I can at least affirm that my family claimed to be believers in Christ, and therefore I have that as a foundation. My desire to see my children follow Jesus with all their hearts.
Thank God for His Church.
This post helps to renew my hopes that by joining myself to Christ in His Church, that my wife will desire the fullness of communion that Orthodoxy has to offer. My children are far more ready to embrace it, but they feel a loyalty to their mommy that they believe would be betrayed by following Orthodoxy wholeheartedly.
Pray for me, and pray for my family. I hope to have such a testimony of grace in my family, when I have lived a few more decades.
It’s been my experience as a Christian educator (for 25 years – K-12 and Post Secondary) and a Christian parent (for 21 years) that right thinking/behaving is not a comprehensive path to inspiring a love for God that nurtures a holy life. In fact, it leads more directly (when relied on as a panacea) to a moral piety divorced from knowing and loving God, which then often results in despair or rebellion when the ideals of right thinking/behaving don’t translate into real life – either observed or suffered.
I’m intrigued with Yannis’ comment and agree that talking about God is dangerous (not impossible or unnecessary, but very difficult). Tell us more, Yannis. I worry sometimes when I see Protestant Evangelical concepts of worldview and lifeview being incorporated into Holy Orthodoxy. Our culture is so prone to living in words in our heads…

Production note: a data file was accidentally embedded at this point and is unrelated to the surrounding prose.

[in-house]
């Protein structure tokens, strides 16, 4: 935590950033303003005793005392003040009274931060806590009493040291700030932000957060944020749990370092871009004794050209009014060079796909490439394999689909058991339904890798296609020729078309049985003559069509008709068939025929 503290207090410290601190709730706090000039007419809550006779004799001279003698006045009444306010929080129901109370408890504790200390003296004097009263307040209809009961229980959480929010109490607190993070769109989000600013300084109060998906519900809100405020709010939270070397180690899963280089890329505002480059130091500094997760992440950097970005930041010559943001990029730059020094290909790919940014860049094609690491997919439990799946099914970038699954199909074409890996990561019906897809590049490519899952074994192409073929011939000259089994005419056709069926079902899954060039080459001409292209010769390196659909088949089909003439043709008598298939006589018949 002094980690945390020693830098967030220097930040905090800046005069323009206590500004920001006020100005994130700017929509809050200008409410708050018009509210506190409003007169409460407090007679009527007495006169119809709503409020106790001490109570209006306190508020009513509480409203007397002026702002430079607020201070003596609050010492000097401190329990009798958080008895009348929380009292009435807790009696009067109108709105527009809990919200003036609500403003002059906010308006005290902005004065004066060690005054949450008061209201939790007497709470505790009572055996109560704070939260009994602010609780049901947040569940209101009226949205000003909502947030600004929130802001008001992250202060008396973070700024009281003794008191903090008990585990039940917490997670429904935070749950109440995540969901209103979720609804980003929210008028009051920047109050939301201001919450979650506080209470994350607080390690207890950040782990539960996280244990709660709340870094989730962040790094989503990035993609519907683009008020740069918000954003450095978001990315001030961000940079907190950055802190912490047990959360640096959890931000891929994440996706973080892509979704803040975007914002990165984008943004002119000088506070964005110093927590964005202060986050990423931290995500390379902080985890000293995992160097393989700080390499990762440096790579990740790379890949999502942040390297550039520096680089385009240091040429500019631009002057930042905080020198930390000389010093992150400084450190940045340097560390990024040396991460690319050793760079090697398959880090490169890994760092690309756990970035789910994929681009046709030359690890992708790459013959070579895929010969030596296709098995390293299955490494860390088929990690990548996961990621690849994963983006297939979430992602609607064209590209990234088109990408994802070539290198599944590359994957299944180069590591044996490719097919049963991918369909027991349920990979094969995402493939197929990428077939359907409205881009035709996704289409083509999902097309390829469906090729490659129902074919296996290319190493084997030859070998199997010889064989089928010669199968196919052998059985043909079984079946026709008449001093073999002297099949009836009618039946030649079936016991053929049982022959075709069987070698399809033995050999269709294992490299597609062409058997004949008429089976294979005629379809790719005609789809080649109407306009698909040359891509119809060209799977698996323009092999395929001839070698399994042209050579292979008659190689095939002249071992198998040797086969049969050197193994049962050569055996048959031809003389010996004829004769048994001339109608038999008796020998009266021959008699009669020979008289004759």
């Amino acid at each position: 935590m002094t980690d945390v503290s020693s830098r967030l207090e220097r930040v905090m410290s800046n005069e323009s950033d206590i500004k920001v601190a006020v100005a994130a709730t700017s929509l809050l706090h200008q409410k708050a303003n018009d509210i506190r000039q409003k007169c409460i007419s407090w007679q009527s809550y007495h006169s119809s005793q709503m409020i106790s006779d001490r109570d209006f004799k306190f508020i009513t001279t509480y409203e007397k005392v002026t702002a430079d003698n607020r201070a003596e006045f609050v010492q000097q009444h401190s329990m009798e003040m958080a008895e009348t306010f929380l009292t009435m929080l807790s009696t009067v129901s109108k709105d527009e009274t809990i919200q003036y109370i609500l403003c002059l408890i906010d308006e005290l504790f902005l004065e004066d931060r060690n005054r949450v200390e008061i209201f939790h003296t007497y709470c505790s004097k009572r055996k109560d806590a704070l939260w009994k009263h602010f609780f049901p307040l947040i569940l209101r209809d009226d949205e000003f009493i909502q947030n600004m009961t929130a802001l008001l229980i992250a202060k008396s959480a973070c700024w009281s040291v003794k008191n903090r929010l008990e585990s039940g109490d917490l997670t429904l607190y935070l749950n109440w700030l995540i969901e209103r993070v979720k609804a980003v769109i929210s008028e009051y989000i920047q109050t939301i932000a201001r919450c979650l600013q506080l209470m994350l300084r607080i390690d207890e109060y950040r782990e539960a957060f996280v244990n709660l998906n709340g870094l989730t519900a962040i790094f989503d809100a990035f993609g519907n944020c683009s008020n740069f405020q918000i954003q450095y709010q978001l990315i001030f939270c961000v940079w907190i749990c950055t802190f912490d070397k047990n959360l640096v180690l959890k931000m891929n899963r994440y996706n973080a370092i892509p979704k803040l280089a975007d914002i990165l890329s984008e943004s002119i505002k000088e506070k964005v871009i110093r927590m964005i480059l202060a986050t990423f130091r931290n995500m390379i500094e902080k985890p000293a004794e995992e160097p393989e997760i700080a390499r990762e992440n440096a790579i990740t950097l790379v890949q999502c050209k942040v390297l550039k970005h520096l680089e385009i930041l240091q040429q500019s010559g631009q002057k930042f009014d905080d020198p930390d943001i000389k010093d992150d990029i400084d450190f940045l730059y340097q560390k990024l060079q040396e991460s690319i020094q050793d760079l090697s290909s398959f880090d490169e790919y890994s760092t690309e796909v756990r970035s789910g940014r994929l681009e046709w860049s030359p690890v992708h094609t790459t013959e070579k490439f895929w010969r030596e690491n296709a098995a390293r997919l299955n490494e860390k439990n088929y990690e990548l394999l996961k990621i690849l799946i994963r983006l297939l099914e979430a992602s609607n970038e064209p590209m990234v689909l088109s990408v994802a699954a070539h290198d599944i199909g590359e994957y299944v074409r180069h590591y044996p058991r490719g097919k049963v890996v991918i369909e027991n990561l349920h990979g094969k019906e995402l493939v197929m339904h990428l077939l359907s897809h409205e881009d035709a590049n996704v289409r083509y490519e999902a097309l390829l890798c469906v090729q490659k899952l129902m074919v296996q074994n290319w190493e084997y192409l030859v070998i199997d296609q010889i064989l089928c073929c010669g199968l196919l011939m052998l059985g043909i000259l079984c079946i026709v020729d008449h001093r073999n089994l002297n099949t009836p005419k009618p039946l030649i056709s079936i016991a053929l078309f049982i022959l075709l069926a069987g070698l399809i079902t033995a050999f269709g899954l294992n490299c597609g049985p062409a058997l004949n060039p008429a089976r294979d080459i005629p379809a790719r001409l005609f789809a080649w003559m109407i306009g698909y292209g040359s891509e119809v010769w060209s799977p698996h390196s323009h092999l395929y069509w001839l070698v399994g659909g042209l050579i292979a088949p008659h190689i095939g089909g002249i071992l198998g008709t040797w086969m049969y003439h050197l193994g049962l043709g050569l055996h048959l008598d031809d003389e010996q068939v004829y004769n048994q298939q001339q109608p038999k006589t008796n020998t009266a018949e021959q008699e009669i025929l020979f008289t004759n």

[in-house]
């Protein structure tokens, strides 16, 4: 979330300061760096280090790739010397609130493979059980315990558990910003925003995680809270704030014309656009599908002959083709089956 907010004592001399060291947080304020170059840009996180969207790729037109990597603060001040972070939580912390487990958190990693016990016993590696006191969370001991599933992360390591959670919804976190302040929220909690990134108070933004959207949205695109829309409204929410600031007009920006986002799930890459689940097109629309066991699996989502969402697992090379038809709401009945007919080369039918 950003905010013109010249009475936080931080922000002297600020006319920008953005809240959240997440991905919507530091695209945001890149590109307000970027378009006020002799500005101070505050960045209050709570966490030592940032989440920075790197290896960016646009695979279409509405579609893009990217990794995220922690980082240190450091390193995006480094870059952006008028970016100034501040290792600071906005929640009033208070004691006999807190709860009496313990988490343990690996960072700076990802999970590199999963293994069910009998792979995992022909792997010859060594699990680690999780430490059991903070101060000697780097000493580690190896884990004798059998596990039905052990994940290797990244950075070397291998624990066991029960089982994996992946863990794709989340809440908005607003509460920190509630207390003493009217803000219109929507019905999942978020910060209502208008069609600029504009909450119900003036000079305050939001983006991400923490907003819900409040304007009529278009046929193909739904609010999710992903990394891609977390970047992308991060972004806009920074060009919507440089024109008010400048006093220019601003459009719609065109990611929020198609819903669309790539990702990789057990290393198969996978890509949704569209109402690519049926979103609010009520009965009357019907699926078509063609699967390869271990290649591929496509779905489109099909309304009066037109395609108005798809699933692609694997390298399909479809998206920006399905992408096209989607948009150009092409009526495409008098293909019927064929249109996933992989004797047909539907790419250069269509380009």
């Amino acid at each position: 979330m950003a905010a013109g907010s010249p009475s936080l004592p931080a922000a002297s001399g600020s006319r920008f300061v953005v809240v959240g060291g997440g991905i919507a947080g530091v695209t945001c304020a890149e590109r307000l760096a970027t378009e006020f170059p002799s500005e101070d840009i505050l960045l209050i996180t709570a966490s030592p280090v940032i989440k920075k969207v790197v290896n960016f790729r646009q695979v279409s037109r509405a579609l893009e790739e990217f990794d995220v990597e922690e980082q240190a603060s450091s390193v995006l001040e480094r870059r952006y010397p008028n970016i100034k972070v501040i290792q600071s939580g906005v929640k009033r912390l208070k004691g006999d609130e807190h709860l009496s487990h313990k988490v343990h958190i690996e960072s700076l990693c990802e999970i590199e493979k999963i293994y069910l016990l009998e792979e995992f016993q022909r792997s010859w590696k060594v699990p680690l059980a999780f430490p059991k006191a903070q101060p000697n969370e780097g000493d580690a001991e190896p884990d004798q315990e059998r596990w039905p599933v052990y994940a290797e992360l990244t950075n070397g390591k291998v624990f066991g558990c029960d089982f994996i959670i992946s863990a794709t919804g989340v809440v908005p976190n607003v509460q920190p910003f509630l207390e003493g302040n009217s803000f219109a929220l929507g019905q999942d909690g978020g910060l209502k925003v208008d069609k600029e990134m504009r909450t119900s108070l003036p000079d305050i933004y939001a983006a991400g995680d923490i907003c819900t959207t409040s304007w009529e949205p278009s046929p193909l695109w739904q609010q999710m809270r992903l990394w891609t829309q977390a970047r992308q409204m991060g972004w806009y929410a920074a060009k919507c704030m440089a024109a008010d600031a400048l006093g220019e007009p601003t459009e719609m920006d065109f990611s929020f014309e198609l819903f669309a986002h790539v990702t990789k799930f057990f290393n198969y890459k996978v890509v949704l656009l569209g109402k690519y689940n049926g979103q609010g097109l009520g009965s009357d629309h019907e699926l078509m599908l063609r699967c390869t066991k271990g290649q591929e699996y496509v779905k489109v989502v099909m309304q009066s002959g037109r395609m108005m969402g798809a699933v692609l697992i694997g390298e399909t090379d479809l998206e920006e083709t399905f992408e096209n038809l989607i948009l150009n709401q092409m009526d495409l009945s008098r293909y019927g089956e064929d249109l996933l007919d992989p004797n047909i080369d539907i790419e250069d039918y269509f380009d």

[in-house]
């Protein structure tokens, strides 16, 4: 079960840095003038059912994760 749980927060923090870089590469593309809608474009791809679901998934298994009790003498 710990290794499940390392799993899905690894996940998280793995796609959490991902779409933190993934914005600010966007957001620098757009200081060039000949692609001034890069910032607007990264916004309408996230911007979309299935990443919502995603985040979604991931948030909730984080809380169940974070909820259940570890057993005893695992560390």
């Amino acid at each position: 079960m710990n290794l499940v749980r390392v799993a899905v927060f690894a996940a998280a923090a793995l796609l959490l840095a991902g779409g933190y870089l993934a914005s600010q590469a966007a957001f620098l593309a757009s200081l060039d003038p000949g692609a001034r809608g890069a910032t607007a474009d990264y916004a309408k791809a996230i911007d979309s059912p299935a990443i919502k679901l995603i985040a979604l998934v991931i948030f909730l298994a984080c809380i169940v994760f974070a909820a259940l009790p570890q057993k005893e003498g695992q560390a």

My idea is simple really – its based on the fact that any conventional teaching on God is based on the preesntation of God as a concept. And in that case as you actually say (and your experience shows), young people will eventually react in a million ways – because anyone can react to a concept in a million ways.
In my experience the things that really matter are two: storytelling and praying/meditating. These are the kind of teachings that speak directly to the heart and are understood without requiring the conceptual apparatus.
A myth is by default something that isn’t factually “real” – even though its more real than the real, because it speaks of the inward landscape of the Perceiver inside of each person. Scripture as a story is a great such tool, as are the Greek myths, as are Zen stories, as are Christs parables.
Meditation/prayer – and i mean the contemplative type, that focuses the mind on deep breathing from the abdomen and on the words of the prayer exclusively and does not present itself as a petition to a higher power somewhere in the universe, but on the focusing of the Higher Power inside of the person taht performs it, is readily understood by anyone, including children past a certain age. People actually becoming aware of the heart, their perceiving faculty is the most important thing i can think of. A precursor of contemplative prayer is working on simple repetitive tasks – like gardening and other such – that can be done by children: laborare est orare (work is prayer).
Other than that, simply participating in the Orthodox services themselves, without explanations but with leaving children to soak on the suchness of the worship, icons, candles, chanting, incence etc is an absolutely direct and great way to teach. I for example have very fond memories of the church in Greece where i grew up, even though i ddn’t always “get it”.